Nobody knew exactly what was in the “CRomnibus,” and when the details began to come out, some members of Congress balked. So the leadership found themselves unable to pass it as written. They needed a couple more days for dealmaking, so on Thursday last week they passed a small, two-day continuing resolution.

A little more tweaking—and a lot more arguing and game-playing—produced a final CRomnibus, which the Congress passed and sent to the president Saturday. You can see the votes on final passage here: House, Senate. (Our cost estimate is produced by taking the total amount of spending in the bill and dividing it by the number of households in the United States.)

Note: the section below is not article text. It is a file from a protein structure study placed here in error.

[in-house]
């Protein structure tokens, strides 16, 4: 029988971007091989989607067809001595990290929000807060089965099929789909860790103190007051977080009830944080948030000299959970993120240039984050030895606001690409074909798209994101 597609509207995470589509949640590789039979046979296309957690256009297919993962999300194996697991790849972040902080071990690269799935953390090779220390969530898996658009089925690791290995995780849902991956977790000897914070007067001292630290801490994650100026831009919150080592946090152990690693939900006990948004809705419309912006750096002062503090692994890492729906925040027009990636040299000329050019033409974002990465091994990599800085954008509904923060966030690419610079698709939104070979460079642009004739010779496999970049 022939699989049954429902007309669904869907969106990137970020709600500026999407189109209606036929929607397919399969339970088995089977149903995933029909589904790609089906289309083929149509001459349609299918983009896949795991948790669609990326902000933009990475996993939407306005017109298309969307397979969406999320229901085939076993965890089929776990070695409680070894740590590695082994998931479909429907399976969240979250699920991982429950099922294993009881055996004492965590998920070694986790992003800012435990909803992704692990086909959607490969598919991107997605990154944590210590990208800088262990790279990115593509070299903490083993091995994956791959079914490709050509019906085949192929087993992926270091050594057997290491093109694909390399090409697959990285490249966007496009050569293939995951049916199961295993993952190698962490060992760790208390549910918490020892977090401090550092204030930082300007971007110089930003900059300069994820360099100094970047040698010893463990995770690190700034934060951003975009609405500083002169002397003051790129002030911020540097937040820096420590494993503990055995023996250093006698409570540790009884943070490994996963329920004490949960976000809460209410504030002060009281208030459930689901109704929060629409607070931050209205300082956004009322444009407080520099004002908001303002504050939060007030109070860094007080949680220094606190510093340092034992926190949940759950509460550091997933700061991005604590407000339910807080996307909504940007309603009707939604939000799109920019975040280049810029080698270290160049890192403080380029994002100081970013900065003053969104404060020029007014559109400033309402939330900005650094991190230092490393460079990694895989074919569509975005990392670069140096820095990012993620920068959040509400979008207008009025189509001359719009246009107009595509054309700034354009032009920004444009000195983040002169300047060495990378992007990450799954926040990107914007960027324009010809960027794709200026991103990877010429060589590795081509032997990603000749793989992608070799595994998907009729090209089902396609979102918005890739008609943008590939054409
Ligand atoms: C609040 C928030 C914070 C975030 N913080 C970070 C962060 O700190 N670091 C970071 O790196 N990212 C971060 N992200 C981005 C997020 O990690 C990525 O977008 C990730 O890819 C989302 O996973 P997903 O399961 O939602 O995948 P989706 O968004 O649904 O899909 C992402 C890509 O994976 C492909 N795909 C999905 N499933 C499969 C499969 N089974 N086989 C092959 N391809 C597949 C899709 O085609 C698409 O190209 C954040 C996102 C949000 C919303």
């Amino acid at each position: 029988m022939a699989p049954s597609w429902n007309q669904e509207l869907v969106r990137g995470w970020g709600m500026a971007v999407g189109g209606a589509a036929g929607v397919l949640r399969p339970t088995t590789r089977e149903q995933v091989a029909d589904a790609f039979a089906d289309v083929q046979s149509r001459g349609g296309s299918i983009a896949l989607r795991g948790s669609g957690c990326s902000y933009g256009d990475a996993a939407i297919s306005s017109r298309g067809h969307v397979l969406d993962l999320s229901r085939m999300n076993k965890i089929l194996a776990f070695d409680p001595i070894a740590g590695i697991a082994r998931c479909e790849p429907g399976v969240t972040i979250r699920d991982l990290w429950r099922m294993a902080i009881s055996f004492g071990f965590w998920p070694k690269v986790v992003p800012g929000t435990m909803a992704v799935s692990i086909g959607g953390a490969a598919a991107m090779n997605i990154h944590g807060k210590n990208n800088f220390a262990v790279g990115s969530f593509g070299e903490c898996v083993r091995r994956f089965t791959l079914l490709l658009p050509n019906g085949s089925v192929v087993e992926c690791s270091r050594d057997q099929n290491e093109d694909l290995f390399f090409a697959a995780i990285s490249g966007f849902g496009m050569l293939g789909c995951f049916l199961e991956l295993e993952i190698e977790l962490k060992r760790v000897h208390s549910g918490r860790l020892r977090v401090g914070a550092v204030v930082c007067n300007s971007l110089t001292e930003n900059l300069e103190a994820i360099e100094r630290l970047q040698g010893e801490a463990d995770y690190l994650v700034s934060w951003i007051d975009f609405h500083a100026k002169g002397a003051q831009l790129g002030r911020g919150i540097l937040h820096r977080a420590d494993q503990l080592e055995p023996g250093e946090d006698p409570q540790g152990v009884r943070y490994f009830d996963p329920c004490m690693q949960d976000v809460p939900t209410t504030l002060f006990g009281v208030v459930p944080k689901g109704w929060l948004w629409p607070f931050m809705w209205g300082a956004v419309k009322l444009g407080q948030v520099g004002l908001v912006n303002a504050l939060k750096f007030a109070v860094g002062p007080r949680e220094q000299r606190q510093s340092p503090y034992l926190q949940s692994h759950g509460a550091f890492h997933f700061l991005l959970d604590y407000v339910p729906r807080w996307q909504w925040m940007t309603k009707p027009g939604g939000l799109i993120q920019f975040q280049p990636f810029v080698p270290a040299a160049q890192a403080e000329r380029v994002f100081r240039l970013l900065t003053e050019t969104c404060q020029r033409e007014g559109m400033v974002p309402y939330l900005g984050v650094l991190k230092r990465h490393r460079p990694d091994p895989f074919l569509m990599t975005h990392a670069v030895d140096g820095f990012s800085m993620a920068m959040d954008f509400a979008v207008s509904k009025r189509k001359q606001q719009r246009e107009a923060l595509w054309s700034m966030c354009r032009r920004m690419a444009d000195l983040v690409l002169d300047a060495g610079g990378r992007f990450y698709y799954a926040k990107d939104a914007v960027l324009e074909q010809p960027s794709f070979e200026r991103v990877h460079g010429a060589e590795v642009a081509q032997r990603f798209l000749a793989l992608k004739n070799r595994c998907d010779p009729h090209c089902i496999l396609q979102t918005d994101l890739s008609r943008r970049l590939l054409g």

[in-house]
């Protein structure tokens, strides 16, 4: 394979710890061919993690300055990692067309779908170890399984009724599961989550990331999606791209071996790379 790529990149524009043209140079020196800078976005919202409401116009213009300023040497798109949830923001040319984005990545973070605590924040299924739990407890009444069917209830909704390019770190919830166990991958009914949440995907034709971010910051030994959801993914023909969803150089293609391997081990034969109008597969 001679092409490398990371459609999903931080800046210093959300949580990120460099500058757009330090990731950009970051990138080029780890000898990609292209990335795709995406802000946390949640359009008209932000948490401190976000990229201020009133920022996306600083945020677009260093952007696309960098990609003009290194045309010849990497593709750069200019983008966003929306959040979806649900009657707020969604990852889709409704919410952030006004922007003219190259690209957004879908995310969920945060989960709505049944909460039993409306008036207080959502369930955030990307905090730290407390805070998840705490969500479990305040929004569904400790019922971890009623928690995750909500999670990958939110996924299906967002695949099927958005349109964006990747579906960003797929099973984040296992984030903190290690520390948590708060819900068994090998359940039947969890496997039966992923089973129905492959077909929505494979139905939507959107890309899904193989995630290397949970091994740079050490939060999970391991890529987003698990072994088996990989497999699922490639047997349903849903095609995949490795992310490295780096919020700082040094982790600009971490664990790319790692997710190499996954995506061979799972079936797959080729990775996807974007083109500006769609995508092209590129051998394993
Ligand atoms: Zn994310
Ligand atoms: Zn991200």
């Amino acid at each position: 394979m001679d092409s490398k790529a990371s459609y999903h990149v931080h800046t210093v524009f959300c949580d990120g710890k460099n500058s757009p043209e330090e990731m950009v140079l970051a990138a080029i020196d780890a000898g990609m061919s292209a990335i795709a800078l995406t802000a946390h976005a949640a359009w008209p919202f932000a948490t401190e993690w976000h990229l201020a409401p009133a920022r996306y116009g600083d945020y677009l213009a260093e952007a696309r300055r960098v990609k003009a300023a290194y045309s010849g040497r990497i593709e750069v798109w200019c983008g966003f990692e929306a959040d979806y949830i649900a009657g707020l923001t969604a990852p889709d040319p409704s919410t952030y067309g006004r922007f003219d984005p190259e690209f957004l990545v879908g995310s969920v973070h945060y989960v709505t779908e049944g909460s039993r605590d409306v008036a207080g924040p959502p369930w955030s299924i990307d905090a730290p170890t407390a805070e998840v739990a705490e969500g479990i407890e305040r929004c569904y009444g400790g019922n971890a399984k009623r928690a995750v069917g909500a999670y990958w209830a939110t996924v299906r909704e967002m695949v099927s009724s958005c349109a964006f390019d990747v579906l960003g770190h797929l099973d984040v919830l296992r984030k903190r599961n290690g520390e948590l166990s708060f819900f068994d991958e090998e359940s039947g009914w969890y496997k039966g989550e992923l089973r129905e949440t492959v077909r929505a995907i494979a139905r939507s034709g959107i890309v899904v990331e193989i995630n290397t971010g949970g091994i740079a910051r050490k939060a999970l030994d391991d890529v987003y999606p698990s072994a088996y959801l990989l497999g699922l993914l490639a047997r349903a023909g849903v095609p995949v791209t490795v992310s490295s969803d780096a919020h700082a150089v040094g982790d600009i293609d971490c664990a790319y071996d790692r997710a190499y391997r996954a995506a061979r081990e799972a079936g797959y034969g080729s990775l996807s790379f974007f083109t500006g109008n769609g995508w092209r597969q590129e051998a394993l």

But let’s talk.

There’s not much point in knowing the final votes on the CRominbus, because the question it presented didn’t call for a simple right-or-wrong answer. Should the government have shut down while all the tweaks and goodies snuck into the bill got debated? There’s plenty wrong with the bill from all perspectives, but shutting down the government isn’t very responsible. And you can’t just root for your team: The yeas and nays didn’t break down along party lines.

The CRomnibus or some similar disaster was almost inevitable when Congress didn’t pass the annual spending bills on time. Following the regular process would have allowed at least some public oversight. Congress and the public would have confronted many decisions for which people like you do have a right answer. Should money go to school lunches, strengthening the military, or back to taxpayers? (Much can be done to make these questions clearer to you when they happen.)